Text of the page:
Please use this identifier to cite or link to this item: http://buratest.brunel.ac.uk/handle/2438/13641
Title: Suspects’ rights in india: comparative law and the right to legal assistance as drivers for reform
Authors: Shah, Prejal
Advisors: Giannoulopoulos, D
Keywords: Suspects' rights;Criminal law;Comparative criminal justice;Police interrogation;Right to legal assistance
Issue Date: 2016
Publisher: Brunel University London
Abstract: This thesis revolves around a detailed examination of the procedural, cultural, and institutional framework of custodial interrogation in India, from a theoretical and practical perspective, and is informed by a strong empirical element in the form of interviews with related institutional parties. The intuition that underpinned this research was that custodial interrogation practices in India were in urgent need for reform, and significant evidence – in the form of appellate jurisprudence, criminal law scholarship and empirical research – will be presented to demonstrate this. Adopting an outward-looking frame of mind, this thesis concentrates on the use of comparative law methodologies as the most appropriate means for effectively seeking reform, with an emphasis on common law scholarship and jurisprudence – and the law of England and Wales in particular and on the emerging, seminal, jurisprudence of the European Court of Human Rights on applications of the right to fair trial at the custodial interrogation stage. Identifying fundamental flaws in the Indian framework of custodial interrogation, and a systemic failure from the part of the police to implement suspects’ rights, this thesis calls attention to the right to legal assistance as the only viable solution providing a realistic prospect of breaking the culture of police lawlessness at this critical stage of the criminal process. Modelled upon modern applications of the right to legal assistance in England and Wales, and radical Strasbourg-inspired reforms in other European jurisdictions, this solution – which emphasises the need for prior consultation with a lawyer and having a lawyer present during custodial interrogation – obtains particular comparative force and has therefore the capacity to exercise a strong appeal upon the Indian legislator.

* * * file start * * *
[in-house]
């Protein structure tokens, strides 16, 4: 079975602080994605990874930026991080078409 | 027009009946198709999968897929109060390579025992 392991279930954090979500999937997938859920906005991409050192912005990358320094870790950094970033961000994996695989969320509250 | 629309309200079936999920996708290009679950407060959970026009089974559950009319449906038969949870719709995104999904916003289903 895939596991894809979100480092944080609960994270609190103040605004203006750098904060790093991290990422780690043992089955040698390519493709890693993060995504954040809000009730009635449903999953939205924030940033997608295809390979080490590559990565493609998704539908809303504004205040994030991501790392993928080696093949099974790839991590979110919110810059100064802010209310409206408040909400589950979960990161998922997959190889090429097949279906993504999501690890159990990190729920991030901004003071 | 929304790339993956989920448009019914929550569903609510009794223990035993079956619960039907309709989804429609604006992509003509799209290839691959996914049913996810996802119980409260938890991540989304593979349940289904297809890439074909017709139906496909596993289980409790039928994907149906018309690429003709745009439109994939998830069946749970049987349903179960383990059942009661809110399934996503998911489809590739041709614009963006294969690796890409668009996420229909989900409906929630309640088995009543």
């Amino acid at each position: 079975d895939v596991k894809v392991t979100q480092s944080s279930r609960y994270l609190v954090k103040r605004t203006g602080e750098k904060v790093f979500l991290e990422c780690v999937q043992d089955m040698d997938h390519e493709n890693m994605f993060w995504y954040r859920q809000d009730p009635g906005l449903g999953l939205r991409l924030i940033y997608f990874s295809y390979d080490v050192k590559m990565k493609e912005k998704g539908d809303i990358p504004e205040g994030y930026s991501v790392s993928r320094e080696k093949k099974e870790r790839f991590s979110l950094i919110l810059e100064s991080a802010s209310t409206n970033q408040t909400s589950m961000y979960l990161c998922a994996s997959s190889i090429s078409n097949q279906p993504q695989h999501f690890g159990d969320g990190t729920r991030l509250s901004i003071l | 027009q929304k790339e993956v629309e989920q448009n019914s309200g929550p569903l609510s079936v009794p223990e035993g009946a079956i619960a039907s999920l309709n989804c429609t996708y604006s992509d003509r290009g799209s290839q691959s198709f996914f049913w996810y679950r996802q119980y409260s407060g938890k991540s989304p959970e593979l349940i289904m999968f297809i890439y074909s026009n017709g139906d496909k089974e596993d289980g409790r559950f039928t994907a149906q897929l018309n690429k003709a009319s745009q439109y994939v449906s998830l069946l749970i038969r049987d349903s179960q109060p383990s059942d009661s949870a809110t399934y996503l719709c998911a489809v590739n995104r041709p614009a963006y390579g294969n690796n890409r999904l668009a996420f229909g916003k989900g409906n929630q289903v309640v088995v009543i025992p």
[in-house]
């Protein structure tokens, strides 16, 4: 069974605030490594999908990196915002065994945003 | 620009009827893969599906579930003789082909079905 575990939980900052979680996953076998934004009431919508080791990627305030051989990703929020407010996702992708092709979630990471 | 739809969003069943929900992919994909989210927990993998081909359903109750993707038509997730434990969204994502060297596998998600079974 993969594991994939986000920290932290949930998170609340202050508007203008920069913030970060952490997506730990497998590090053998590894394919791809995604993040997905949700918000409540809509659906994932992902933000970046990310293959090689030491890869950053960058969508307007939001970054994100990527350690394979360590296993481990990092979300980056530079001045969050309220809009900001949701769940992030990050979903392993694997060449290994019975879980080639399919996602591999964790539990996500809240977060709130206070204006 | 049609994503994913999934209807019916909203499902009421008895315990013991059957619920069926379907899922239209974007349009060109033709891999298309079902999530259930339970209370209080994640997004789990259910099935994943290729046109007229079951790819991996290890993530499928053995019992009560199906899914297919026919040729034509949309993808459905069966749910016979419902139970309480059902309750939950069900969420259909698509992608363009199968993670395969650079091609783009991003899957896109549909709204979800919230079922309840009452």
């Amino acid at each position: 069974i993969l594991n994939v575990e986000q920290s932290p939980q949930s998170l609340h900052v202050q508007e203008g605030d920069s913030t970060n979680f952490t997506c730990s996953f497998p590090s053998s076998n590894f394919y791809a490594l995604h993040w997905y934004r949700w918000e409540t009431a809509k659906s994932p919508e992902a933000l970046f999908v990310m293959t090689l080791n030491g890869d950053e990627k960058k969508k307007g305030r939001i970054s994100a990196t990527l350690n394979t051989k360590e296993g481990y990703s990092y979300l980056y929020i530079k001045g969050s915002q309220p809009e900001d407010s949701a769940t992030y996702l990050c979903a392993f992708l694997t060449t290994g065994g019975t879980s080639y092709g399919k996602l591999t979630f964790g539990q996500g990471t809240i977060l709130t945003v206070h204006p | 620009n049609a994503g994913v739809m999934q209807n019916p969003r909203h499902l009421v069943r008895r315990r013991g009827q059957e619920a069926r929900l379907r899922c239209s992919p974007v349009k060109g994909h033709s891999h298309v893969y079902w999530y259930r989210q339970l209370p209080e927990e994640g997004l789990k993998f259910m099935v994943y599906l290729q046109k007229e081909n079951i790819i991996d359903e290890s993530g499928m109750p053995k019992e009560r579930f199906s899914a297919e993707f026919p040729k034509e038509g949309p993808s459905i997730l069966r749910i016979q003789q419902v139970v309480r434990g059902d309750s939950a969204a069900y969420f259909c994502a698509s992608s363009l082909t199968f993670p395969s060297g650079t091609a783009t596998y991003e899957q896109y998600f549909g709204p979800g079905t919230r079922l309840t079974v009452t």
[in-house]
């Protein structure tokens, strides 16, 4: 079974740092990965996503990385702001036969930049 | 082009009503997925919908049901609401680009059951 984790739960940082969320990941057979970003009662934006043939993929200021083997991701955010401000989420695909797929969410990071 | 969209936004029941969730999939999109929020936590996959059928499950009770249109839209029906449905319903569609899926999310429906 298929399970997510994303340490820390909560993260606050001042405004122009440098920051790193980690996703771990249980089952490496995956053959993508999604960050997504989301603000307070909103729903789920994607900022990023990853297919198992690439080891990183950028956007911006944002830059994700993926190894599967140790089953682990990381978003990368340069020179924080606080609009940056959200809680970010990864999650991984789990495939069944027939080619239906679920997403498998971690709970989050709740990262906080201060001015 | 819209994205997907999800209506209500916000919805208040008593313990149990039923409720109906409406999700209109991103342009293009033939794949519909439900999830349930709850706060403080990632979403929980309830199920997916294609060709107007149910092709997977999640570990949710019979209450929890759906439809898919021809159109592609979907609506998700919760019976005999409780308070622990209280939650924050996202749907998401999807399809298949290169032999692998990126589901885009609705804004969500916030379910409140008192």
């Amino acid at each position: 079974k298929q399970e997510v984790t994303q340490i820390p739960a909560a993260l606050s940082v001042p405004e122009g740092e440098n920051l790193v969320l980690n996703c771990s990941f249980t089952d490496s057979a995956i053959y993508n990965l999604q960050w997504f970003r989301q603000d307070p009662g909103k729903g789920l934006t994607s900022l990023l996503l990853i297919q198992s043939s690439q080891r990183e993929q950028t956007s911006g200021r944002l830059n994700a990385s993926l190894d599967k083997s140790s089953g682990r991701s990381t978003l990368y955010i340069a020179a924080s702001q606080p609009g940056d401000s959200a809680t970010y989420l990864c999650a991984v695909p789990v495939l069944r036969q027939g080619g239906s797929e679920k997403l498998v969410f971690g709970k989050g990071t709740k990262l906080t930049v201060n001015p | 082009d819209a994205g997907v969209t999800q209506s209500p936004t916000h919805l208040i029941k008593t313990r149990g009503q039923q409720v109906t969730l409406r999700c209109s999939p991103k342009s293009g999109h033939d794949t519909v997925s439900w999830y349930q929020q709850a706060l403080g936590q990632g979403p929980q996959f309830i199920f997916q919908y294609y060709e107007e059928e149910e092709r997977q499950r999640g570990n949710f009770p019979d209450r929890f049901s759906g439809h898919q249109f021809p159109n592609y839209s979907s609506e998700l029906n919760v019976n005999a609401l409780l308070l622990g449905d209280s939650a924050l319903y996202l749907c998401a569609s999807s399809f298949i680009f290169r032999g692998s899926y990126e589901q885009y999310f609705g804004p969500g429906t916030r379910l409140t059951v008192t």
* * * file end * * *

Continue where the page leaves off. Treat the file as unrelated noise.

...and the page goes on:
Description: This thesis was submitted for the award of Doctor of Philosophy and was awarded by Brunel University London
URI: http://bura.brunel.ac.uk/handle/2438/13641
Appears in Collections:Law
Dept of Politics, History and Law Theses

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